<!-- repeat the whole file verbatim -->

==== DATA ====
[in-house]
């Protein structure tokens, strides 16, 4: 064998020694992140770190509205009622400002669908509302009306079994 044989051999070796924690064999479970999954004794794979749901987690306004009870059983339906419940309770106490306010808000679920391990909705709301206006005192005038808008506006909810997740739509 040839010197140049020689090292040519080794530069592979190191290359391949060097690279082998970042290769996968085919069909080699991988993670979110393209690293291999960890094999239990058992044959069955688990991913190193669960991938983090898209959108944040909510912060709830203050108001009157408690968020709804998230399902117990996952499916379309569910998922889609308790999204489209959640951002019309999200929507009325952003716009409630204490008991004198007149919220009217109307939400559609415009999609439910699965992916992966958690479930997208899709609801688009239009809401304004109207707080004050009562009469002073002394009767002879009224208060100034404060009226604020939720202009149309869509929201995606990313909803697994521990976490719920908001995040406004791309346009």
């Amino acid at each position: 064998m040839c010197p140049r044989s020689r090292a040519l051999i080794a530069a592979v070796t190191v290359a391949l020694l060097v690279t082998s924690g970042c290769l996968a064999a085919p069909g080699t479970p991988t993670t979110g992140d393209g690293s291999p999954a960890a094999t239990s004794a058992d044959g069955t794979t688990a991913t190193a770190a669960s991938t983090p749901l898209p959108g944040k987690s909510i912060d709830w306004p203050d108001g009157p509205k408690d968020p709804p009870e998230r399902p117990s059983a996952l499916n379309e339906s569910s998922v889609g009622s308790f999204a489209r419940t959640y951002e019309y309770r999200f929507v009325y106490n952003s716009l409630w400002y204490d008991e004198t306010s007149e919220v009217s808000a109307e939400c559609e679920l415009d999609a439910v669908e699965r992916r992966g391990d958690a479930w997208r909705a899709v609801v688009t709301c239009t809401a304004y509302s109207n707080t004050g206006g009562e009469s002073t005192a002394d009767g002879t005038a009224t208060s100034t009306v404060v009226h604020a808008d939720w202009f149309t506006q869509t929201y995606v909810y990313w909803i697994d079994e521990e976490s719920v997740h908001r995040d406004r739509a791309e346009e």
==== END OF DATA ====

[in-house]
């Protein structure tokens, strides 16, 4: 064998020694992140770190509205009622400002669908509302009306079994 044989051999070796924690064999479970999954004794794979749901987690306004009870059983339906419940309770106490306010808000679920391990909705709301206006005192005038808008506006909810997740739509 040839010197140049020689090292040519080794530069592979190191290359391949060097690279082998970042290769996968085919069909080699991988993670979110393209690293291999960890094999239990058992044959069955688990991913190193669960991938983090898209959108944040909510912060709830203050108001009157408690968020709804998230399902117990996952499916379309569910998922889609308790999204489209959640951002019309999200929507009325952003716009409630204490008991004198007149919220009217109307939400559609415009999609439910699965992916992966958690479930997208899709609801688009239009809401304004109207707080004050009562009469002073002394009767002879009224208060100034404060009226604020939720202009149309869509929201995606990313909803697994521990976490719920908001995040406004791309346009």
């Amino acid at each position: 064998m040839c010197p140049r044989s020689r090292a040519l051999i080794a530069a592979v070796t190191v290359a391949l020694l060097v690279t082998s924690g970042c290769l996968a064999a085919p069909g080699t479970p991988t993670t979110g992140d393209g690293s291999p999954a960890a094999t239990s004794a058992d044959g069955t794979t688990a991913t190193a770190a669960s991938t983090p749901l898209p959108g944040k987690s909510i912060d709830w306004p203050d108001g009157p509205k408690d968020p709804p009870e998230r399902p117990s059983a996952l499916n379309e339906s569910s998922v889609g009622s308790f999204a489209r419940t959640y951002e019309y309770r999200f929507v009325y106490n952003s716009l409630w400002y204490d008991e004198t306010s007149e919220v009217s808000a109307e939400c559609e679920l415009d999609a439910v669908e699965r992916r992966g391990d958690a479930w997208r909705a899709v609801v688009t709301c239009t809401a304004y509302s109207n707080t004050g206006g009562e009469s002073t005192a002394d009767g002879t005038a009224t208060s100034t009306v404060v009226h604020a808008d939720w202009f149309t506006q869509t929201y995606v909810y990313w909803i697994d079994e521990e976490s719920v997740h908001r995040d406004r739509a791309e346009e």